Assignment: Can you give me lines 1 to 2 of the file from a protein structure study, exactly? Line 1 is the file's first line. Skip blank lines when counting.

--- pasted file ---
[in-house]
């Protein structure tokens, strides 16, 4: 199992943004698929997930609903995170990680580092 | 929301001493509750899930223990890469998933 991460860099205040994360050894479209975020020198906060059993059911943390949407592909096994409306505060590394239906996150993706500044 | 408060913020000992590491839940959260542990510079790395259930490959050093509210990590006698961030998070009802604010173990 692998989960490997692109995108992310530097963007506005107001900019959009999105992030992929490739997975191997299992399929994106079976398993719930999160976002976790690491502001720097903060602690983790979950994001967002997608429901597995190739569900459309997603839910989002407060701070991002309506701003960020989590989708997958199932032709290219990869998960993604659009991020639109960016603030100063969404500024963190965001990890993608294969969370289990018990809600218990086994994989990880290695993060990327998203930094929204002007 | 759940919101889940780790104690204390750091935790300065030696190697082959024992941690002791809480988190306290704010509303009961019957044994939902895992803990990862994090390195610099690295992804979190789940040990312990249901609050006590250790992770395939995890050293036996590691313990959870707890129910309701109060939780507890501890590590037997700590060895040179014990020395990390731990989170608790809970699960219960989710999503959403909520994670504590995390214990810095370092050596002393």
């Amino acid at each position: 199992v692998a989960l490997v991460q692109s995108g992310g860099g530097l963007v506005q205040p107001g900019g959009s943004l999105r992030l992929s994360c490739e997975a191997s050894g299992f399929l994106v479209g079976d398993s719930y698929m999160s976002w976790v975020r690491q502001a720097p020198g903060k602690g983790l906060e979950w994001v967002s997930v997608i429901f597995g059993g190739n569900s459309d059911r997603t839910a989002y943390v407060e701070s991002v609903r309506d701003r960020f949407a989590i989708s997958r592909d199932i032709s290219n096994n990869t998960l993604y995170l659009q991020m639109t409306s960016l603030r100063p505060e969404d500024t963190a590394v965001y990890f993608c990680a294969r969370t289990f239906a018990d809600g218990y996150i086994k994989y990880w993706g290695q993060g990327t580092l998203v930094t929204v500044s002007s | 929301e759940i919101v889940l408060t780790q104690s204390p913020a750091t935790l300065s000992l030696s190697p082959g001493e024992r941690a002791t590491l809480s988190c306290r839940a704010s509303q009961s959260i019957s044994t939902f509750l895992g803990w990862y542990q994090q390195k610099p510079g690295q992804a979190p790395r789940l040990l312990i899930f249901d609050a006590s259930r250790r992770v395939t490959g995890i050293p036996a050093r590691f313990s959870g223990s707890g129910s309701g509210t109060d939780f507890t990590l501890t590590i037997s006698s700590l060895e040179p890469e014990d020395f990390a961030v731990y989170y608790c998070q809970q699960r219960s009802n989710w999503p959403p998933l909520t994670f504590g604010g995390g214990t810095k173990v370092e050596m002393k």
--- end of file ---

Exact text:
[in-house]
């Protein structure tokens, strides 16, 4: 199992943004698929997930609903995170990680580092 | 929301001493509750899930223990890469998933 991460860099205040994360050894479209975020020198906060059993059911943390949407592909096994409306505060590394239906996150993706500044 | 408060913020000992590491839940959260542990510079790395259930490959050093509210990590006698961030998070009802604010173990 692998989960490997692109995108992310530097963007506005107001900019959009999105992030992929490739997975191997299992399929994106079976398993719930999160976002976790690491502001720097903060602690983790979950994001967002997608429901597995190739569900459309997603839910989002407060701070991002309506701003960020989590989708997958199932032709290219990869998960993604659009991020639109960016603030100063969404500024963190965001990890993608294969969370289990018990809600218990086994994989990880290695993060990327998203930094929204002007 | 759940919101889940780790104690204390750091935790300065030696190697082959024992941690002791809480988190306290704010509303009961019957044994939902895992803990990862994090390195610099690295992804979190789940040990312990249901609050006590250790992770395939995890050293036996590691313990959870707890129910309701109060939780507890501890590590037997700590060895040179014990020395990390731990989170608790809970699960219960989710999503959403909520994670504590995390214990810095370092050596002393």